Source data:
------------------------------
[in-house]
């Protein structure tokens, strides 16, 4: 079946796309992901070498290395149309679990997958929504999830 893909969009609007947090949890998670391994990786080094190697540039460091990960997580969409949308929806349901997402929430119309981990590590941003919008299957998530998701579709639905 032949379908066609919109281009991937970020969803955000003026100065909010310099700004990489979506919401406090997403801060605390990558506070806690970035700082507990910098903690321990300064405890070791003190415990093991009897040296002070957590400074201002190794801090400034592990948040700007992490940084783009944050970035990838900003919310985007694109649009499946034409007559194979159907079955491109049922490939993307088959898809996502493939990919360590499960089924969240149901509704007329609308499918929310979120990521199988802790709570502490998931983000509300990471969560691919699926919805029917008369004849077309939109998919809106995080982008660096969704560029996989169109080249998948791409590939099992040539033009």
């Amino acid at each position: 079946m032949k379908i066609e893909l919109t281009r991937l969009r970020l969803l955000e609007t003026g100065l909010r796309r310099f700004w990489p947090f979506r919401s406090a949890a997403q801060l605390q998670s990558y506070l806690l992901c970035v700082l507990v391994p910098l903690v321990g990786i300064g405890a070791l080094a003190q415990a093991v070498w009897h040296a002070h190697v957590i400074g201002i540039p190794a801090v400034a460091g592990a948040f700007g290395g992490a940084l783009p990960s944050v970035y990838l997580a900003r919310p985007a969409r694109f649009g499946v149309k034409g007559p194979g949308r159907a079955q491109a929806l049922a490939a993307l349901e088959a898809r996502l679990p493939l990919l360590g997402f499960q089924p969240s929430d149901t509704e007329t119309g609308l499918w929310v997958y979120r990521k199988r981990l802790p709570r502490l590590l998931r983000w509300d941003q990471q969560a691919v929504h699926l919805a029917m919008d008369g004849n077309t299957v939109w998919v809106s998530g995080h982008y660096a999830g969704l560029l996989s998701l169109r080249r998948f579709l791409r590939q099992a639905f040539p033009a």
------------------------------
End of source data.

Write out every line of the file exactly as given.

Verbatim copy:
[in-house]
């Protein structure tokens, strides 16, 4: 079946796309992901070498290395149309679990997958929504999830 893909969009609007947090949890998670391994990786080094190697540039460091990960997580969409949308929806349901997402929430119309981990590590941003919008299957998530998701579709639905 032949379908066609919109281009991937970020969803955000003026100065909010310099700004990489979506919401406090997403801060605390990558506070806690970035700082507990910098903690321990300064405890070791003190415990093991009897040296002070957590400074201002190794801090400034592990948040700007992490940084783009944050970035990838900003919310985007694109649009499946034409007559194979159907079955491109049922490939993307088959898809996502493939990919360590499960089924969240149901509704007329609308499918929310979120990521199988802790709570502490998931983000509300990471969560691919699926919805029917008369004849077309939109998919809106995080982008660096969704560029996989169109080249998948791409590939099992040539033009």
């Amino acid at each position: 079946m032949k379908i066609e893909l919109t281009r991937l969009r970020l969803l955000e609007t003026g100065l909010r796309r310099f700004w990489p947090f979506r919401s406090a949890a997403q801060l605390q998670s990558y506070l806690l992901c970035v700082l507990v391994p910098l903690v321990g990786i300064g405890a070791l080094a003190q415990a093991v070498w009897h040296a002070h190697v957590i400074g201002i540039p190794a801090v400034a460091g592990a948040f700007g290395g992490a940084l783009p990960s944050v970035y990838l997580a900003r919310p985007a969409r694109f649009g499946v149309k034409g007559p194979g949308r159907a079955q491109a929806l049922a490939a993307l349901e088959a898809r996502l679990p493939l990919l360590g997402f499960q089924p969240s929430d149901t509704e007329t119309g609308l499918w929310v997958y979120r990521k199988r981990l802790p709570r502490l590590l998931r983000w509300d941003q990471q969560a691919v929504h699926l919805a029917m919008d008369g004849n077309t299957v939109w998919v809106s998530g995080h982008y660096a999830g969704l560029l996989s998701l169109r080249r998948f579709l791409r590939q099992a639905f040539p033009a």